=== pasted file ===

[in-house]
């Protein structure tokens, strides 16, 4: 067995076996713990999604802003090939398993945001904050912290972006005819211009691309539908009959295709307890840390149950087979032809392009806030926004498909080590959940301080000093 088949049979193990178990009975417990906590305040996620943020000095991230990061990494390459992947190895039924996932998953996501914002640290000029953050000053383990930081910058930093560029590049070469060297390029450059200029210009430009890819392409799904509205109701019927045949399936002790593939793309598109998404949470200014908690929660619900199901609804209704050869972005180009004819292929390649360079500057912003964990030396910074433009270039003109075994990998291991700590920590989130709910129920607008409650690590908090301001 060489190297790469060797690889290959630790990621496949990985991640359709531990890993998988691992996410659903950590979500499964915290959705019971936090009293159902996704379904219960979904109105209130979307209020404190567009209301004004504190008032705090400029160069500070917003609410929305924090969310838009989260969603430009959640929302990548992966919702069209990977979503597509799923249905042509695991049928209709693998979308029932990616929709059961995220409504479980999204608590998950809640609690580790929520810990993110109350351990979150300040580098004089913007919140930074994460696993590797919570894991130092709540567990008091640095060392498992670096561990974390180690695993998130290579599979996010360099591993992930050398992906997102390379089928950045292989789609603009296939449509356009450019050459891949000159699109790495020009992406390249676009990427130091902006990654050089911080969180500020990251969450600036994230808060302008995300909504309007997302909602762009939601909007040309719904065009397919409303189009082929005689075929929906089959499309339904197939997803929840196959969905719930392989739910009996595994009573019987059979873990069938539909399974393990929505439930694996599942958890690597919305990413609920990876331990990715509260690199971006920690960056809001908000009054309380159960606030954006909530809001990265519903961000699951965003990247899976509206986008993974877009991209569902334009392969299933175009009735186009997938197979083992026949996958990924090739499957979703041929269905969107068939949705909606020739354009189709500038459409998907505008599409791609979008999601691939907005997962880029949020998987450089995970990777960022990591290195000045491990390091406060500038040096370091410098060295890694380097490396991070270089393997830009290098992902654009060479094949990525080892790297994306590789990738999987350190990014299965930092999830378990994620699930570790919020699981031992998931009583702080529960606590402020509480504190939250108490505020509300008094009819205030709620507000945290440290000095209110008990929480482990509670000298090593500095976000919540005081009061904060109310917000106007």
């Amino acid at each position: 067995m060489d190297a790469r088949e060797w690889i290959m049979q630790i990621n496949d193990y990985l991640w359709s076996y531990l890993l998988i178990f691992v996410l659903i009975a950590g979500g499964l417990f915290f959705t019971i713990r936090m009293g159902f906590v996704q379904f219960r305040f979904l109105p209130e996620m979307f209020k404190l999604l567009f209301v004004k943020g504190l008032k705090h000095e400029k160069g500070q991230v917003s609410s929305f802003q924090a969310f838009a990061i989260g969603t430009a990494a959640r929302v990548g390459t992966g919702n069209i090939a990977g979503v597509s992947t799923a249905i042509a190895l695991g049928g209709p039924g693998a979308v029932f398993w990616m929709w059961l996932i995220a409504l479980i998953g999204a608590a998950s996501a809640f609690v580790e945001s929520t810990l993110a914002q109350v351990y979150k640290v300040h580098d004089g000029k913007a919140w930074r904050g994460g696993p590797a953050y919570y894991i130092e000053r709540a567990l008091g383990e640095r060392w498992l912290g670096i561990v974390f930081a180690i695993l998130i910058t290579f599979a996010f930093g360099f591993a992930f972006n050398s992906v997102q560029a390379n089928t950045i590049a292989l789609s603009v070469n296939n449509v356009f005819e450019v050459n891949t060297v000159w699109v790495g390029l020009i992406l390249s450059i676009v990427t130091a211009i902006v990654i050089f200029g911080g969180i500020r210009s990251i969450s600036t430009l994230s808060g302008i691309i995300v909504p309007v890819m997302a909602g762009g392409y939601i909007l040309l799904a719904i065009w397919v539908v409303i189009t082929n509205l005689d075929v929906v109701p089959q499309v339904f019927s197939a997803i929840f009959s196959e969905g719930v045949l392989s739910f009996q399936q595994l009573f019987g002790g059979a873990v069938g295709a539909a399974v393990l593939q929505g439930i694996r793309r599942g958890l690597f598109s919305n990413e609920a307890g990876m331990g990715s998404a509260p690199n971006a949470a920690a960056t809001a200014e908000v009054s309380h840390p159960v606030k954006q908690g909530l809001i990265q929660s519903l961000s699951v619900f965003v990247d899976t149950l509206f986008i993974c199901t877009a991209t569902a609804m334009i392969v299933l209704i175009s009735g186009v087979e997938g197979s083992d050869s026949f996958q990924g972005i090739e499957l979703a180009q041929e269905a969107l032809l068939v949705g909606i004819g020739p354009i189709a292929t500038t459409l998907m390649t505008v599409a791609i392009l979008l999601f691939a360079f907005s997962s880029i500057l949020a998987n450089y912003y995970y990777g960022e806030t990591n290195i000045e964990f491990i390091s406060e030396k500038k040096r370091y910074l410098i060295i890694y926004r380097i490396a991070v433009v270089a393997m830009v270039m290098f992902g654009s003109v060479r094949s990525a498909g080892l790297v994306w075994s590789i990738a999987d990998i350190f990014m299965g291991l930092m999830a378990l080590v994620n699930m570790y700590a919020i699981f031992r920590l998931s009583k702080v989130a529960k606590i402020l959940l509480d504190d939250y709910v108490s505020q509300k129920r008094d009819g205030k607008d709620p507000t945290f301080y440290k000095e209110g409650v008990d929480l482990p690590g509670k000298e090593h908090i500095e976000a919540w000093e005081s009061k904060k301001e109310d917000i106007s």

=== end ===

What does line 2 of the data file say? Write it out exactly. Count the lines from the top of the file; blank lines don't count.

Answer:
């Protein structure tokens, strides 16, 4: 067995076996713990999604802003090939398993945001904050912290972006005819211009691309539908009959295709307890840390149950087979032809392009806030926004498909080590959940301080000093 088949049979193990178990009975417990906590305040996620943020000095991230990061990494390459992947190895039924996932998953996501914002640290000029953050000053383990930081910058930093560029590049070469060297390029450059200029210009430009890819392409799904509205109701019927045949399936002790593939793309598109998404949470200014908690929660619900199901609804209704050869972005180009004819292929390649360079500057912003964990030396910074433009270039003109075994990998291991700590920590989130709910129920607008409650690590908090301001 060489190297790469060797690889290959630790990621496949990985991640359709531990890993998988691992996410659903950590979500499964915290959705019971936090009293159902996704379904219960979904109105209130979307209020404190567009209301004004504190008032705090400029160069500070917003609410929305924090969310838009989260969603430009959640929302990548992966919702069209990977979503597509799923249905042509695991049928209709693998979308029932990616929709059961995220409504479980999204608590998950809640609690580790929520810990993110109350351990979150300040580098004089913007919140930074994460696993590797919570894991130092709540567990008091640095060392498992670096561990974390180690695993998130290579599979996010360099591993992930050398992906997102390379089928950045292989789609603009296939449509356009450019050459891949000159699109790495020009992406390249676009990427130091902006990654050089911080969180500020990251969450600036994230808060302008995300909504309007997302909602762009939601909007040309719904065009397919409303189009082929005689075929929906089959499309339904197939997803929840196959969905719930392989739910009996595994009573019987059979873990069938539909399974393990929505439930694996599942958890690597919305990413609920990876331990990715509260690199971006920690960056809001908000009054309380159960606030954006909530809001990265519903961000699951965003990247899976509206986008993974877009991209569902334009392969299933175009009735186009997938197979083992026949996958990924090739499957979703041929269905969107068939949705909606020739354009189709500038459409998907505008599409791609979008999601691939907005997962880029949020998987450089995970990777960022990591290195000045491990390091406060500038040096370091410098060295890694380097490396991070270089393997830009290098992902654009060479094949990525080892790297994306590789990738999987350190990014299965930092999830378990994620699930570790919020699981031992998931009583702080529960606590402020509480504190939250108490505020509300008094009819205030709620507000945290440290000095209110008990929480482990509670000298090593500095976000919540005081009061904060109310917000106007």